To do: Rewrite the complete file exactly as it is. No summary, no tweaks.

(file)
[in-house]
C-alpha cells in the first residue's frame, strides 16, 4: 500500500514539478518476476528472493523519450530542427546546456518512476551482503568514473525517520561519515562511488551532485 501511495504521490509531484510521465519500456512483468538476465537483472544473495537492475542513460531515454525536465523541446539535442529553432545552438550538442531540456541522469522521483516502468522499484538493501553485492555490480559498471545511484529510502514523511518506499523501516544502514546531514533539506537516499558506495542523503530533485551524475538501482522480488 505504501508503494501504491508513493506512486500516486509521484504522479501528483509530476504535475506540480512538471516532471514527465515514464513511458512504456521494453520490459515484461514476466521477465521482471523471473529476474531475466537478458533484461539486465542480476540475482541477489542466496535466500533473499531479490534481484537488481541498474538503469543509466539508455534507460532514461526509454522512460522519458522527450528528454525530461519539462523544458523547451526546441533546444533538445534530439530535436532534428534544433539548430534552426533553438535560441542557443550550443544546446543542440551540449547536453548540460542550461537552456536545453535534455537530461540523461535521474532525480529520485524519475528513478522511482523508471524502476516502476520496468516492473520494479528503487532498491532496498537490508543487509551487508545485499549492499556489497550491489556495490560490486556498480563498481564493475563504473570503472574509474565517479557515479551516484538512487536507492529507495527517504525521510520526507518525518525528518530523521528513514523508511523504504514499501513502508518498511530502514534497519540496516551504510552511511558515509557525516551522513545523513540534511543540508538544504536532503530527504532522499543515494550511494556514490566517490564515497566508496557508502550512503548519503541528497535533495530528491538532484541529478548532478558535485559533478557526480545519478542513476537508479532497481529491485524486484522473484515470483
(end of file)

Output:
[in-house]
C-alpha cells in the first residue's frame, strides 16, 4: 500500500514539478518476476528472493523519450530542427546546456518512476551482503568514473525517520561519515562511488551532485 501511495504521490509531484510521465519500456512483468538476465537483472544473495537492475542513460531515454525536465523541446539535442529553432545552438550538442531540456541522469522521483516502468522499484538493501553485492555490480559498471545511484529510502514523511518506499523501516544502514546531514533539506537516499558506495542523503530533485551524475538501482522480488 505504501508503494501504491508513493506512486500516486509521484504522479501528483509530476504535475506540480512538471516532471514527465515514464513511458512504456521494453520490459515484461514476466521477465521482471523471473529476474531475466537478458533484461539486465542480476540475482541477489542466496535466500533473499531479490534481484537488481541498474538503469543509466539508455534507460532514461526509454522512460522519458522527450528528454525530461519539462523544458523547451526546441533546444533538445534530439530535436532534428534544433539548430534552426533553438535560441542557443550550443544546446543542440551540449547536453548540460542550461537552456536545453535534455537530461540523461535521474532525480529520485524519475528513478522511482523508471524502476516502476520496468516492473520494479528503487532498491532496498537490508543487509551487508545485499549492499556489497550491489556495490560490486556498480563498481564493475563504473570503472574509474565517479557515479551516484538512487536507492529507495527517504525521510520526507518525518525528518530523521528513514523508511523504504514499501513502508518498511530502514534497519540496516551504510552511511558515509557525516551522513545523513540534511543540508538544504536532503530527504532522499543515494550511494556514490566517490564515497566508496557508502550512503548519503541528497535533495530528491538532484541529478548532478558535485559533478557526480545519478542513476537508479532497481529491485524486484522473484515470483